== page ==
Santa Clara River Valley – Mound
- Basin Name
- Santa Clara River Valley – Mound
- Basin Number
- SGMA Basin Priority
- Critically Overdrafted
- Hydrologic Region Name
- South Coast Hydrologic Region
Located in California’s South Coast hydrologic region, the Santa Clara River Valley – Mound is 13,865.83 acres in size. This High priority basin is home to an estimated 75,298 people (2010 value), which have been at a rate of 9.55. Santa Clara River Valley – Mound is a(n) basin with approximately 76 wells, of which approximately 1 are water supply wells. Groundwater accounts for approximately 56 percent of the basin’s water supply.
2014: CASGEM basin prioritization: medium
2018: Draft basin prioritization: high. Groundwater levels, salt intrusion and subsidence comments:
- Although groundwater levels in the Oxnard Plain area (Mound, Oxnard, Santa Paula, Pleasant Valley, & Las Posas Valley) have been relatively stable or have shown an increasing trend, in the coastal regions this stability is largely due to seawater intrusion and results in water of unusable quality replacing high quality groundwater. Rising groundwater levels in the Las Posas Valley are a result of active management to increase groundwater recharge beneath the Arroyo Las Posas. Seawater intrusion began in the Oxnard Plain area by 1930s and was widespread as early as the 1940s. Changes in groundwater management, including pumping reductions, shifting of pumping locations, construction of the Freeman Diversion, and the operation of the Pumping Trough and Pleasant Valley pipeline systems have significantly reduced seawater intrusion, but seawater intrusion conditions persist. Source: Central Coast Groundwater Seawater Intrusion and Other Issues, California Water Foundation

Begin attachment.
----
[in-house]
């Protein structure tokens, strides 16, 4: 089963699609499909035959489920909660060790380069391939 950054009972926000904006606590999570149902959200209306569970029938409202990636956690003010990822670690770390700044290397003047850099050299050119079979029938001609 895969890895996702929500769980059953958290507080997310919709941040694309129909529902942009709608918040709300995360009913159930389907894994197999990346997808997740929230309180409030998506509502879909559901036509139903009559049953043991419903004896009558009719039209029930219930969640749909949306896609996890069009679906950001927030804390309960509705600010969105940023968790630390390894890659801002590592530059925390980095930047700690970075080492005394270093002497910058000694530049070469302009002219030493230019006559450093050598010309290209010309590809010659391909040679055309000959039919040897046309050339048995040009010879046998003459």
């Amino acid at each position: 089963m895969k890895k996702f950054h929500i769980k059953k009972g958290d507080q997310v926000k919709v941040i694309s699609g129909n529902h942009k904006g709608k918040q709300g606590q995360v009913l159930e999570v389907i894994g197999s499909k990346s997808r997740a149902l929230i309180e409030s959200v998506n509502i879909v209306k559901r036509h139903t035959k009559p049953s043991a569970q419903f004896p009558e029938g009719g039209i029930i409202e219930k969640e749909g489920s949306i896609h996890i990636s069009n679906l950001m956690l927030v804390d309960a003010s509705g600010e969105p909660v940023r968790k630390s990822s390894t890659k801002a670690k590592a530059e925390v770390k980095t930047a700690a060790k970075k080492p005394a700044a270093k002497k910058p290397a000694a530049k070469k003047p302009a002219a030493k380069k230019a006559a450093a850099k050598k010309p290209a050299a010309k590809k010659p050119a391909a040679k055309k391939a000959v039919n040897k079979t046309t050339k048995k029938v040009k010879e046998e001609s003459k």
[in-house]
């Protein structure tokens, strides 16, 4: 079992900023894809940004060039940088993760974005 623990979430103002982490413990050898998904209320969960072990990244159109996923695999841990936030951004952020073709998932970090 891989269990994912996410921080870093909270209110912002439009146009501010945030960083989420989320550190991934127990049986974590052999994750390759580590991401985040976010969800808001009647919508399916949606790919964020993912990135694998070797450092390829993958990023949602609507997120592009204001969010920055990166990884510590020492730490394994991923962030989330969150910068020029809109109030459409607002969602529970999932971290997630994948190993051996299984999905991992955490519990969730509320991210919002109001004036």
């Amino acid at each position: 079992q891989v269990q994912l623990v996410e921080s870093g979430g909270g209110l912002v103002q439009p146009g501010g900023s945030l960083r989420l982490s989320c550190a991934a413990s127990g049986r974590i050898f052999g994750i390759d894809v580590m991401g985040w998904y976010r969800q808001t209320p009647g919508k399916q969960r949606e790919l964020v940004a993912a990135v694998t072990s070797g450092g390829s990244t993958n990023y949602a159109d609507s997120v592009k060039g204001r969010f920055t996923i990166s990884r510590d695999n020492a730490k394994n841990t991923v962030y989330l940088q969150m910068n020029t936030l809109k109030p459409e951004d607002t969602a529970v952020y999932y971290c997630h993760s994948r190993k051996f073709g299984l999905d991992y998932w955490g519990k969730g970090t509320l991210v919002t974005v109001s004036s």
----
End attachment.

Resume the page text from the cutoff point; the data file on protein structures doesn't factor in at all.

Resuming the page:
- 2) Water purveyors in the Piru, Fillmore, Santa Paula, Mound, and Oxnard subbasins include United Water Conservation District and Ventura County. United Water Conservation District operates surface water facilities to encourage groundwater protection through conjunctive use (UWCD 2012). Groundwater issues within the United Water Conservation District service area (which includes all of the basin) include overdraft conditions, sea water intrusion, and high nitrate concentrations. Source: Long Term Operation EIS, U.S. Bureau of Reclamation, Chapter 7
- Subsidence: According to the report (wri024136), Water-level declines in the basin have induced land subsidence that was first measured in 1939 and have resulted in as much as 2.7 feet land subsidence in the southern part of the Oxnard Plain. The model simulated a total of 3 feet of land subsidence in the southern part of the Oxnard Plain and as much as 5 feet in the Las Posas Valley subbasins. Model simulations indicate that most of the land subsidence occurred after the drought of the late 1920s and during the agricultural expansion of the 1950s and 1960s. The results also indicate that subsidence occurred primarily in the upper-aquifer system prior to 1959, but in the lower-aquifer system between 1959-93 owing to an increase in pumpage from the lower-aquifer system. Source: USGS; submitted via email to DWR, 10/21/2016 – Subsidence has been documented in the Oxnard Plain (USGS), 2) Two continuous GPS site in the basin (VNCO in Ventura and P729 near El Rio) showing recent subsidence Source: UNAVCO, 3) Ventura County predicts potential subsidence may be occurring, but has not investigated – County site, 2013 Ventura County General Plan – Hazards Appendix
2019: Basin boundary modification approved. It revised the shared boundary between the Mound and Santa Paula subbasins to align with the Santa Paula adjudicated boundary. The modification also revised the shared boundary between the Oxnard, Mound, and Santa Paula subbasins to align with the Fox Canyon Groundwater Management Agency’s boundary and the Santa Paula adjudication boundary.
Draft basin priority: High